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10 Scary Facts About Bats For Halloween

10 Scary Facts About Bats For Halloween

Happy Halloween!

The swooping, black bat is a common symbol of this holiday, and many people are terrified by the thought of encountering a bat at night.

Despite their spooky image, bats are far from terrifying. No matter what urban myths you’ve heard, bats really donít want anything to do with your hair. They aren’t flying rodents, donít build nests or breed like rabbits, and they don’t want to be trapped inside your house any more than you do.

In fact, the scariest thing about bats is how quickly they’re going extinct. That’s right, a deadly disease known as†white-nose syndrome (WNS) is devastating hibernating bats across the country.

First discovered back in 2006, WNS was named for the mysterious white fungus that appears on bats. WNS has killed more than 5.7 million bats in eastern North America. So far, WNS has led to a 99-percent drop in northern long-eared bat populations in the Northeast US, which is why the US Fish & Wildlife Service proposed to protect them as endangered just earlier this month.

Rather than being scary or dangerous, most bats perform an absolutely vital service for our ecosystem:†The thousands of insects they eat each night save farmers millions of dollars on insect control and crop damage.

Check out the infographic below to learn more scary facts about what’s happening to our bat populations, and then check out this page on the USFWS website for more busted bat myths.

bat infographic

Read more: Environment, Holidays, Life, Nature, Nature & Wildlife, , , , , , , ,

Top image via andy_tyler

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Beth Buczynski

Beth is a freelance writer and editor living in the Rocky Mountain West. So far, Beth has lived in or near three major U.S. mountain ranges, and is passionate about protecting the important ecosystems they represent. Follow Beth on Twitter as @ecosphericblog or check out her blog.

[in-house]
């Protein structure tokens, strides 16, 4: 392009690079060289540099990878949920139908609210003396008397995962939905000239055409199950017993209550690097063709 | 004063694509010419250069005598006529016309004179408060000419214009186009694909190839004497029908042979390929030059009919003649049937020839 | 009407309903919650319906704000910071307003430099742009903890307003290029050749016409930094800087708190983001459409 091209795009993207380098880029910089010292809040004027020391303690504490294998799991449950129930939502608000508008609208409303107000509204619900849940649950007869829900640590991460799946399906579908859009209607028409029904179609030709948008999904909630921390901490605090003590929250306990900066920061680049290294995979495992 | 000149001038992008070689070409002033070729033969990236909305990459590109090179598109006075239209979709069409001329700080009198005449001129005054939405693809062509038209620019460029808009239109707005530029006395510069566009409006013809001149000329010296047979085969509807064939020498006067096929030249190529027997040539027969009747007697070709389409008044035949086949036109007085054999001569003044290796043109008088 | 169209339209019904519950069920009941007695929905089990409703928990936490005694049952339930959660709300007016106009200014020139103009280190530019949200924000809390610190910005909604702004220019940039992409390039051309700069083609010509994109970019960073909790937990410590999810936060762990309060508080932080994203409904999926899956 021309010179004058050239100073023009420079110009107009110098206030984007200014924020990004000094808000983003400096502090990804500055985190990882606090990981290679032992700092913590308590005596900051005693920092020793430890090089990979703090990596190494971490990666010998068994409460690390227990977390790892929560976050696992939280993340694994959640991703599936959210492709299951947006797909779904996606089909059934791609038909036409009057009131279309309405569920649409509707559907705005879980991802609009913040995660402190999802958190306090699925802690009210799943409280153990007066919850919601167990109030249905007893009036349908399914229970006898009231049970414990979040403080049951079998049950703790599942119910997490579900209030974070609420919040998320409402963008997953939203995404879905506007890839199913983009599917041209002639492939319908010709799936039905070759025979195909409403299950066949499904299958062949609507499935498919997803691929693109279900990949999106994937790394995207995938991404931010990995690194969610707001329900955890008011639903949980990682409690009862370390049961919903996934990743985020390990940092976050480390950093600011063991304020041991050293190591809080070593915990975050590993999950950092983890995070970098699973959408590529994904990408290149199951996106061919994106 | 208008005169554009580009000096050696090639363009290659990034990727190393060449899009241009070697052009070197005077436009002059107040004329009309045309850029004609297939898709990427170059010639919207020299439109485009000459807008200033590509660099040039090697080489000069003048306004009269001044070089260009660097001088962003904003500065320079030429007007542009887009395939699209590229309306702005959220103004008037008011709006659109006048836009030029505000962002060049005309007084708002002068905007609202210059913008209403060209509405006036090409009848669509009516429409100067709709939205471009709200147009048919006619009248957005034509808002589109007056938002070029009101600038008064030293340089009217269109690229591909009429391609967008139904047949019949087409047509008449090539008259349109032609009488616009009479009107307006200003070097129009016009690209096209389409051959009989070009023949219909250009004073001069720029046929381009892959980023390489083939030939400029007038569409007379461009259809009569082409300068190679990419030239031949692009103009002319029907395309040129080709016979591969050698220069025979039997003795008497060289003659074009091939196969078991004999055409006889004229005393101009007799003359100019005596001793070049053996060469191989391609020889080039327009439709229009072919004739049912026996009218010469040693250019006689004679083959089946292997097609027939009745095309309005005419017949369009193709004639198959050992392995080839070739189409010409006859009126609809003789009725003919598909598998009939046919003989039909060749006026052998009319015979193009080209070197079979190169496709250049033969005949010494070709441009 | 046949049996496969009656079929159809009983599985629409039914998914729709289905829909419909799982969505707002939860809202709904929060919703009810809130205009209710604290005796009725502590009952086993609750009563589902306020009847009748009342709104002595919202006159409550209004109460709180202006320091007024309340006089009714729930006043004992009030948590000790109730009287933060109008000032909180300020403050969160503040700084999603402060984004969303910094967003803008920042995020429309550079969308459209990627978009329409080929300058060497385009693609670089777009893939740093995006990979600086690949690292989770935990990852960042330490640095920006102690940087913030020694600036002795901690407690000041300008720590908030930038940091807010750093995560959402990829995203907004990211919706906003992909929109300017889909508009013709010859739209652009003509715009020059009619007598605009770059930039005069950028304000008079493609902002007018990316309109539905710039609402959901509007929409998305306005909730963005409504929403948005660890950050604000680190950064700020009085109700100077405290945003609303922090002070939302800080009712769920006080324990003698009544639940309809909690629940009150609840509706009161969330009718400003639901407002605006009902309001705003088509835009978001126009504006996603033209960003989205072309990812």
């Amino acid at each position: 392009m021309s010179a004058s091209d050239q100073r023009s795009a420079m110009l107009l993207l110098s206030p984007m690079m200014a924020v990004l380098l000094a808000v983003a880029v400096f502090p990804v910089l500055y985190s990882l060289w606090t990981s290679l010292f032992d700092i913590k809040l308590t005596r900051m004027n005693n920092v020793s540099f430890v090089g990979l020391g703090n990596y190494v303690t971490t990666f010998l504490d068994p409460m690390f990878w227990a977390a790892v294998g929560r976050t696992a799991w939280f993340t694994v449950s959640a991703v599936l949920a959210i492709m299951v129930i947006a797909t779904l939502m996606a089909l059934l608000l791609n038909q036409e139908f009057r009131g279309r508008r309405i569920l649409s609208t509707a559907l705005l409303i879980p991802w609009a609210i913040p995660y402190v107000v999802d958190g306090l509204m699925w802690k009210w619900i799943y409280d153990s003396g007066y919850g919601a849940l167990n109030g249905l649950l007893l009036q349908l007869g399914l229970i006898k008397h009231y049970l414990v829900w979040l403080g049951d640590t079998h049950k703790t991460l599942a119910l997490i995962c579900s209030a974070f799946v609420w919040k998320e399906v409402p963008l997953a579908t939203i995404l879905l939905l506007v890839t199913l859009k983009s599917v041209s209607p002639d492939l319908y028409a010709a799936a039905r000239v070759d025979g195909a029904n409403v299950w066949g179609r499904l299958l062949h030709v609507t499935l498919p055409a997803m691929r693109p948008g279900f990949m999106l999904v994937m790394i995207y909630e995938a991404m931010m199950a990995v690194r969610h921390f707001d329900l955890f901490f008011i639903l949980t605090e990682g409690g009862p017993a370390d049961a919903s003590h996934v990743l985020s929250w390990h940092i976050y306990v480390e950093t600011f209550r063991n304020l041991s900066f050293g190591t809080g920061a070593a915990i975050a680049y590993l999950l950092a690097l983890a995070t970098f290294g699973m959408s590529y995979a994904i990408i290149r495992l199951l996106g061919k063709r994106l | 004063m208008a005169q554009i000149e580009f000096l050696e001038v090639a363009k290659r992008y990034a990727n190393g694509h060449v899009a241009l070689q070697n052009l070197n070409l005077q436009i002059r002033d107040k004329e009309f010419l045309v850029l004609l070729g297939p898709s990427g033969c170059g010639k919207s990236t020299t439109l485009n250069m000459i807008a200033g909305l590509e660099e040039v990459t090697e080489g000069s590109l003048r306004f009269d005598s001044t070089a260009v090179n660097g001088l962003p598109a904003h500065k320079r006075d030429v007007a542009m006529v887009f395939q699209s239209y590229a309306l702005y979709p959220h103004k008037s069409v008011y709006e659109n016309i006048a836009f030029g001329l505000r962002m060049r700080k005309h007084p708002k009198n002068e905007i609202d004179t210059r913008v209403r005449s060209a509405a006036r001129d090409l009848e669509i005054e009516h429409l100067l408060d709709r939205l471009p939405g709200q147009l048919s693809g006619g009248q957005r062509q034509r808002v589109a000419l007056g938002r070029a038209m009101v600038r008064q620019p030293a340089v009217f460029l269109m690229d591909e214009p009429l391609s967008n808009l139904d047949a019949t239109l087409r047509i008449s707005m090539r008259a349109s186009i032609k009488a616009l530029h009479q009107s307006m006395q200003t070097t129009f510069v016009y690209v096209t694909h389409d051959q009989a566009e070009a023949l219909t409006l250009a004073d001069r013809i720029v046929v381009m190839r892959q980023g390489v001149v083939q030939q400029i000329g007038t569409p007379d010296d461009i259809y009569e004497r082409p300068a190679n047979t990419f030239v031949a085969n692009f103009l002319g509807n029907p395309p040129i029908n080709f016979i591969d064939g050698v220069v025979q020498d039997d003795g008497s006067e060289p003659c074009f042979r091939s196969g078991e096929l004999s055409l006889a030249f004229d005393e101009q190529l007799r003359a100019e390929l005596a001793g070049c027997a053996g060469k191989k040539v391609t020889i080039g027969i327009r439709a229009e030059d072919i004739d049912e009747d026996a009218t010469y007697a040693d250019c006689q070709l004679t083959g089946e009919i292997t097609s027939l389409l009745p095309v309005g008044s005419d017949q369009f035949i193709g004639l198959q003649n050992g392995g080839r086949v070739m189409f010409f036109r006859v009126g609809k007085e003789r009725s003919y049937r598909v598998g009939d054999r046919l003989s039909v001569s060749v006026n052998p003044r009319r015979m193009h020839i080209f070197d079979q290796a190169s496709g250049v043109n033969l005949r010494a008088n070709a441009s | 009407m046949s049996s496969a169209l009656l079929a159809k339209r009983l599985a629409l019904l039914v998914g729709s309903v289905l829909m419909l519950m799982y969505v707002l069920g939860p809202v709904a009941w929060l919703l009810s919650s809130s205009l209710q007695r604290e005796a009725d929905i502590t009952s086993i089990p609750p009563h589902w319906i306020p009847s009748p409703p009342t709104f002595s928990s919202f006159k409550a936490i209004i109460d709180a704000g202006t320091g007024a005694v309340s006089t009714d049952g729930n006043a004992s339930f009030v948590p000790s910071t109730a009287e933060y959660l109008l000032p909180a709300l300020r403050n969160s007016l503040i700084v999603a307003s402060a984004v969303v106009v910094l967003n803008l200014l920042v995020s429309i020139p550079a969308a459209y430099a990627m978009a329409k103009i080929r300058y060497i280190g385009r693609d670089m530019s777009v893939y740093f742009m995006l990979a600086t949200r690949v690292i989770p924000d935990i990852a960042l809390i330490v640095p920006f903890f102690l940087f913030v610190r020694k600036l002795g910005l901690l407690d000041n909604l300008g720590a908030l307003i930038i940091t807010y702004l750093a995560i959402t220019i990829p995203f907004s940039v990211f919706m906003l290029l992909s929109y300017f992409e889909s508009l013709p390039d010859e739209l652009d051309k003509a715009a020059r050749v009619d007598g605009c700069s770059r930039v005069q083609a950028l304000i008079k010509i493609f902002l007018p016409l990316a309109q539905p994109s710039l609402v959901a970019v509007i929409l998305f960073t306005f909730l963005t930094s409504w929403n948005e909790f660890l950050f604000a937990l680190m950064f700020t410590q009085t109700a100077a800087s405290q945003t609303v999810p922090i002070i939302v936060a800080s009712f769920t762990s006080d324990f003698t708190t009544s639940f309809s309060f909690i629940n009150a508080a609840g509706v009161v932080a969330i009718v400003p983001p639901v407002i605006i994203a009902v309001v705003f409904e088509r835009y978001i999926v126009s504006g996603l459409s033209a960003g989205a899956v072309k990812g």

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8:13PM PST on Nov 23, 2013


2:47PM PST on Nov 23, 2013

Thank you for the article and a picture to go with it: these facts are not a common knowledge and need to be shared for more awareness.

11:51PM PST on Nov 8, 2013

Thanks for posting this

7:18AM PST on Nov 4, 2013

Love bats... thank you.

2:04PM PST on Nov 3, 2013

Sad to hear this. Every animal is vital to the ecosystem, and when it's affected, its niche is weakened as well as the rest of the web. Thanks.

1:47AM PDT on Nov 3, 2013

poor things. :(

1:06PM PDT on Nov 2, 2013


6:47AM PDT on Nov 2, 2013

When Mark Twain observed that travel 'is fatal to bigotry, ignorance and narrow mindedness', he was right, but he wasn't thinking about the flip side - the importation of molds and microbes non native to the home of the traveler which subsequently wreak havoc when brought back. WNS came to North America on the boots of a spelunker who had picked it up while caving in Eastern Europe. European bats have evolved to coexist with this mold; ours have not, and it's just destroying them. We have quarantines for the importation of a lot of plants, animals and agricultural products to prevent the spread of diseases, but how do you quarantine the clothing of tourists? We, the travelling public, must educate ourselves and exercise restraint and common sense.

6:11AM PDT on Nov 2, 2013


4:57AM PDT on Nov 2, 2013

Treasure even the ugly

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